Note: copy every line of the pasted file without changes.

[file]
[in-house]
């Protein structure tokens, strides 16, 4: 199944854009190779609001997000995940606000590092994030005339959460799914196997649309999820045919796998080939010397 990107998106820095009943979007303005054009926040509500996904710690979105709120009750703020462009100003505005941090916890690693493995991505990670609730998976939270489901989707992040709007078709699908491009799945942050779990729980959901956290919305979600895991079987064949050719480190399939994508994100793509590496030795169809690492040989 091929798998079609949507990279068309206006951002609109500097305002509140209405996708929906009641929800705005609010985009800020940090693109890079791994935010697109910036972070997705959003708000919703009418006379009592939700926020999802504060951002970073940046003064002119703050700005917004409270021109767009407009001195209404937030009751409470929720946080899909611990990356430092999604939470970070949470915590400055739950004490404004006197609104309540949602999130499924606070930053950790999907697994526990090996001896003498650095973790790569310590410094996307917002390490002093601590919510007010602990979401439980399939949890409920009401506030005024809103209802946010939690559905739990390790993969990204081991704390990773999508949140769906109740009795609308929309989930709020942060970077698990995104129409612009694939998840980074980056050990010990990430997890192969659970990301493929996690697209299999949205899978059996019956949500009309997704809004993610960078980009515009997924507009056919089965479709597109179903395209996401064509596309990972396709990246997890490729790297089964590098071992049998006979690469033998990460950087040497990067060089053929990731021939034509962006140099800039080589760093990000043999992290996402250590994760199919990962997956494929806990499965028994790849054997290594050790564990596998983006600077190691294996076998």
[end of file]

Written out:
[in-house]
């Protein structure tokens, strides 16, 4: 199944854009190779609001997000995940606000590092994030005339959460799914196997649309999820045919796998080939010397 990107998106820095009943979007303005054009926040509500996904710690979105709120009750703020462009100003505005941090916890690693493995991505990670609730998976939270489901989707992040709007078709699908491009799945942050779990729980959901956290919305979600895991079987064949050719480190399939994508994100793509590496030795169809690492040989 091929798998079609949507990279068309206006951002609109500097305002509140209405996708929906009641929800705005609010985009800020940090693109890079791994935010697109910036972070997705959003708000919703009418006379009592939700926020999802504060951002970073940046003064002119703050700005917004409270021109767009407009001195209404937030009751409470929720946080899909611990990356430092999604939470970070949470915590400055739950004490404004006197609104309540949602999130499924606070930053950790999907697994526990090996001896003498650095973790790569310590410094996307917002390490002093601590919510007010602990979401439980399939949890409920009401506030005024809103209802946010939690559905739990390790993969990204081991704390990773999508949140769906109740009795609308929309989930709020942060970077698990995104129409612009694939998840980074980056050990010990990430997890192969659970990301493929996690697209299999949205899978059996019956949500009309997704809004993610960078980009515009997924507009056919089965479709597109179903395209996401064509596309990972396709990246997890490729790297089964590098071992049998006979690469033998990460950087040497990067060089053929990731021939034509962006140099800039080589760093990000043999992290996402250590994760199919990962997956494929806990499965028994790849054997290594050790564990596998983006600077190691294996076998």